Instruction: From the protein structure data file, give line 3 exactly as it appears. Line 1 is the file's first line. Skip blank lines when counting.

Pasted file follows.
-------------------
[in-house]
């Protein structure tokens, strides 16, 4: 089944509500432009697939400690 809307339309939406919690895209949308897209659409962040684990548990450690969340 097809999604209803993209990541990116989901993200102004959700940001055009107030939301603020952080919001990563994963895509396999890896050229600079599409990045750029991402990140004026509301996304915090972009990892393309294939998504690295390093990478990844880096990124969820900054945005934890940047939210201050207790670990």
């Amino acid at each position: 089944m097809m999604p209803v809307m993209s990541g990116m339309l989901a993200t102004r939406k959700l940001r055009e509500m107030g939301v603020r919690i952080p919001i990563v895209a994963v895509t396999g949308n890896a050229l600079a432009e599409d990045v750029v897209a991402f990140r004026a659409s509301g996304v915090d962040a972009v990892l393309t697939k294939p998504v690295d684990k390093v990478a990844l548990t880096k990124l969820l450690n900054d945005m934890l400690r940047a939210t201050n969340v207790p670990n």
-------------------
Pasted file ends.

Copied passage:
């Amino acid at each position: 089944m097809m999604p209803v809307m993209s990541g990116m339309l989901a993200t102004r939406k959700l940001r055009e509500m107030g939301v603020r919690i952080p919001i990563v895209a994963v895509t396999g949308n890896a050229l600079a432009e599409d990045v750029v897209a991402f990140r004026a659409s509301g996304v915090d962040a972009v990892l393309t697939k294939p998504v690295d684990k390093v990478a990844l548990t880096k990124l969820l450690n900054d945005m934890l400690r940047a939210t201050n969340v207790p670990n």